Issue: Apr 2003


Kobes Beef



Its a Waste

by Gerry Kobe

Have you ever wondered how much of your car-buying dollar is applied to actual vehicle cost and how much is going down the toilet because it?s paying for waste? On one hand, I urge you not to think about it because if you work for an OEM or supplier it will make you tear out your hair in big clumps. On the other hand, if we don?t stare down this beast, things will never change.

Waste is inherent in any manufacturing process and some of it, such as engineered scrap, is calculated and planned. But why do we plan for so much? Engineered scrap in the tractor industry or motorcycle industry is down about 25 to 30 percent according to engineers I?ve spoken with. In the auto industry it?s closer to 50 percent. And yeah, I know an automobile is more complex with different finish requirements, but gee Christmas?50 percent? Is everybody okay with that?

I guess if waste stopped there I could feign indifference, seek professional counseling and get over it, but that?s just the tip of the iceberg. Ergonomic experts say that on the average car, we spend as much on covering worker injuries as we do on steel. What? I feel like I?m losing my mind. Automakers admit that used to be true, but now say that number has come down in recent years. Down? Down to what? It still comes to hundreds of dollars per vehicle and I don?t exactly call that money well spent.

And how much money have we wasted trying to become ?buzzword compliant? with things like ?lean? or ?modular?? As one equally fed-up reader shared with me:

?Lean doesn?t mean they have to starve inventories only to result in air freights and expedites negating all those costs. It also doesn?t mean forcing suppliers to work every Saturday and holiday to make a five-percent cubed trailer shipment when it could have easily fit on the Friday route. That?s wasted cost that gets passed along.?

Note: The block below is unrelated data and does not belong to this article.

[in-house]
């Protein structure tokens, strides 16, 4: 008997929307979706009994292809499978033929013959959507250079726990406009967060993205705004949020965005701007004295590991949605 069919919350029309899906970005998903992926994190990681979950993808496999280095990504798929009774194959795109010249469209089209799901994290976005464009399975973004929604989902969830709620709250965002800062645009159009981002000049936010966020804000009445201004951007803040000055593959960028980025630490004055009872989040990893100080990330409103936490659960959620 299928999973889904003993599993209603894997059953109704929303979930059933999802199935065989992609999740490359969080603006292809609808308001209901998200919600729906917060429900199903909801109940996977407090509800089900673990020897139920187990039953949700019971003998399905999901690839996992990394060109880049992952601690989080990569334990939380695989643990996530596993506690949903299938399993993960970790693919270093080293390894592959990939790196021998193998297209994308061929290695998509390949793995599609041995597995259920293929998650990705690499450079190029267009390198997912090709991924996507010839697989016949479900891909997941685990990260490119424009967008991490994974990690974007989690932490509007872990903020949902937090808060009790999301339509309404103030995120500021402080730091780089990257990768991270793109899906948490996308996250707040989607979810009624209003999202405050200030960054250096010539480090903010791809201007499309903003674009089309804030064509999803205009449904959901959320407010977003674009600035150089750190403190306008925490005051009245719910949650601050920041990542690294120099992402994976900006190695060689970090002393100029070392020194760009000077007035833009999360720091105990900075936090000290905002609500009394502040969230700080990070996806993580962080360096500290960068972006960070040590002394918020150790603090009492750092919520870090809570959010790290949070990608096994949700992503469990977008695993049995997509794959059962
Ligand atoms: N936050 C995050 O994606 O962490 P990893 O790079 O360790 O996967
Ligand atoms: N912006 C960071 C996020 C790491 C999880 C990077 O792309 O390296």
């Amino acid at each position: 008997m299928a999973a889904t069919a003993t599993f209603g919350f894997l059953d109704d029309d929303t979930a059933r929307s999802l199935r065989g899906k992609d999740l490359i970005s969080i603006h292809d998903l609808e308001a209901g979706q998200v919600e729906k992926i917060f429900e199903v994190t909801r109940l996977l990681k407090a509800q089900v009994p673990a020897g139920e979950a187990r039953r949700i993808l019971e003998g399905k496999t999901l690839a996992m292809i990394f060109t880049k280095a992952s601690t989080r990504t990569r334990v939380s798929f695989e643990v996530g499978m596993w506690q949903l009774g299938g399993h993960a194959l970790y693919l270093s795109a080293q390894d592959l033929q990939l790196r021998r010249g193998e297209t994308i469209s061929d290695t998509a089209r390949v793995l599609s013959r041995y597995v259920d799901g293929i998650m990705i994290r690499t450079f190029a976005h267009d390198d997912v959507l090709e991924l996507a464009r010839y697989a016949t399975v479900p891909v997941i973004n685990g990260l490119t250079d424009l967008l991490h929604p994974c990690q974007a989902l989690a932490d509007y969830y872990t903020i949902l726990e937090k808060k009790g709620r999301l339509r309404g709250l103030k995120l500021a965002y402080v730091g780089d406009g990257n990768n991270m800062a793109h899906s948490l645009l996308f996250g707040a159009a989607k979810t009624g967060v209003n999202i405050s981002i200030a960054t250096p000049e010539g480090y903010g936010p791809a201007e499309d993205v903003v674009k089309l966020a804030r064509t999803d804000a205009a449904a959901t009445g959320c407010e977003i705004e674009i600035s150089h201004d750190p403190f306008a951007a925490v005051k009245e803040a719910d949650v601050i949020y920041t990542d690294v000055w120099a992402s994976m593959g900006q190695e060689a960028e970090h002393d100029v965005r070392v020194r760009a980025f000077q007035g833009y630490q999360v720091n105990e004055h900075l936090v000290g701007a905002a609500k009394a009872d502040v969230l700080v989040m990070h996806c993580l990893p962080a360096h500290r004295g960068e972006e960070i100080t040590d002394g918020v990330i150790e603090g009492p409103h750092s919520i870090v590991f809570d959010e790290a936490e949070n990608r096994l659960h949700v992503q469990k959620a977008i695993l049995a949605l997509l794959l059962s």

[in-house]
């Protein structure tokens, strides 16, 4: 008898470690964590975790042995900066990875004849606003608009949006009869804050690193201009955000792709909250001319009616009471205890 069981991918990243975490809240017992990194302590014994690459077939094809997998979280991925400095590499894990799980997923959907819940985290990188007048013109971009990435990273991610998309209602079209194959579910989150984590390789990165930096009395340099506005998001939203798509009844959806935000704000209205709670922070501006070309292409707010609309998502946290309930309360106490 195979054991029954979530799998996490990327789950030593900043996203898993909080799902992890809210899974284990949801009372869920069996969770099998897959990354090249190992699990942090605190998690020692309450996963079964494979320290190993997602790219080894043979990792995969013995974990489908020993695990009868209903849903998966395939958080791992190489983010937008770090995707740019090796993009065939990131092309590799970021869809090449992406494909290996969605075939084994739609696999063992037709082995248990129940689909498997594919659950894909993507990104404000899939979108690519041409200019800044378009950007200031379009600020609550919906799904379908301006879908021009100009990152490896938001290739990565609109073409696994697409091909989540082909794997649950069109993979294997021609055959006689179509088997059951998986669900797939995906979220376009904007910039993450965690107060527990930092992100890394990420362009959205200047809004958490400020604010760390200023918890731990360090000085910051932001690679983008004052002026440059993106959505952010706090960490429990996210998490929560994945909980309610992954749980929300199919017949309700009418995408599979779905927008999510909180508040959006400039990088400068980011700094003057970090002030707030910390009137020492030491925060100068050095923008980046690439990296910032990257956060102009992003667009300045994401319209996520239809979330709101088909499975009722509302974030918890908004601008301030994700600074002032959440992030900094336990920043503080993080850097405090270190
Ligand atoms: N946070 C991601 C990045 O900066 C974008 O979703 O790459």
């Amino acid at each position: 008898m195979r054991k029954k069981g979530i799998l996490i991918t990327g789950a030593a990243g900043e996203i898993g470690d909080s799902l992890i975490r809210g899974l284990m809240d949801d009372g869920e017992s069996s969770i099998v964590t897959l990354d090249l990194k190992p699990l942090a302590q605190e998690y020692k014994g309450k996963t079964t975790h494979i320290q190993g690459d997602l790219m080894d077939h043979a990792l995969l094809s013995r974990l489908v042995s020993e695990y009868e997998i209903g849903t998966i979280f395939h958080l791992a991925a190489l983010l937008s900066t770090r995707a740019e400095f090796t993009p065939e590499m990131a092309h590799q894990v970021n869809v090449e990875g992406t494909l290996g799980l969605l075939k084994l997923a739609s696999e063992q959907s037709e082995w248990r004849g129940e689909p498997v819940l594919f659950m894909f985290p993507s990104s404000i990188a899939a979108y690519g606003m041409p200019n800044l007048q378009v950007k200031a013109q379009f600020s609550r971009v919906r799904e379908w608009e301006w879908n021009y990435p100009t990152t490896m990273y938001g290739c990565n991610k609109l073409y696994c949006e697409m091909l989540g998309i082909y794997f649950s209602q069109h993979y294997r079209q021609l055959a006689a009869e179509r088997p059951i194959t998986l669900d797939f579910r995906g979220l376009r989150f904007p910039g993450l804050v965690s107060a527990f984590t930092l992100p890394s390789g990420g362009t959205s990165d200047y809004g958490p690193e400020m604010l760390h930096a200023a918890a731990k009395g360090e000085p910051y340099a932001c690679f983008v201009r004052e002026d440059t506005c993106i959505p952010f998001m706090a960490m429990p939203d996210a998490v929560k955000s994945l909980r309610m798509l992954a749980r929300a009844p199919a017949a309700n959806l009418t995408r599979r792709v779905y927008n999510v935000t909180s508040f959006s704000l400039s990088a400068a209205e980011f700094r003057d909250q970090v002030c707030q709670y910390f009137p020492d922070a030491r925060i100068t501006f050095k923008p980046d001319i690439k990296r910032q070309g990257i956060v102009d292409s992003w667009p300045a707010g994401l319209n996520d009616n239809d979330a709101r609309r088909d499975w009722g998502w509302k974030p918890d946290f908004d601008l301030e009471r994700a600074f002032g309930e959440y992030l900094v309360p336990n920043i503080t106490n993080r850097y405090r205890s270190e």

Hey, those were his words, not mine, and all I can say is the guy is in the business and right on target. I?ve heard that said many times and just as our bodies can get so lean that we die, so too can a supply line.

The modular craze continues to be a double- edged sword that has lopped off the heads of many that have wielded it. In theory, it sounds great to give assembly responsibility to a low-cost, non-UAW supplier and then plug it in when it arrives. But look at the shipping costs. A built-up corner module, for example, means a trailer not only contains parts, it also contains a tremendous amount fresh air.

In addition, corner modules don?t nest like crates full of individual components do. And built up corners are so valuable that you have treat them like fine china when you handle them. Damage one and you don?t service it yourself, you send it back and eat the cost. It doesn?t take long to offset the savings you thought you were getting, so modules aren?t everybody in spite of the fact that they are pitched that way by suppliers.

I couldn?t live with myself if I didn?t drag lawyers into this rant, so let?s look at the complexity of the contracts that we all have to sign. The big suppliers aren?t much better than the OEMs, but then again they all have rooms full of lawyers. In an effort to justify their existence they create documents that only a fool would sign without modifying it.

I submit that any contract that is more than three pages long is asinine. Somehow the Japanese manage to write short, understandable and workable contracts and in the process save money and have suppliers that feel like partners and not prisoners. If we can?t come up with our own versions, let?s fire the attorneys and just copy the Japanese. I won?t even get into warranty costs, administrative inefficiencies or engineers forced to do secretarial duties. I don?t have to. You already know it?s a waste.







 
\"Yes, that?s very interesting Randy, but taping money on the hood is just a figure of speech.?


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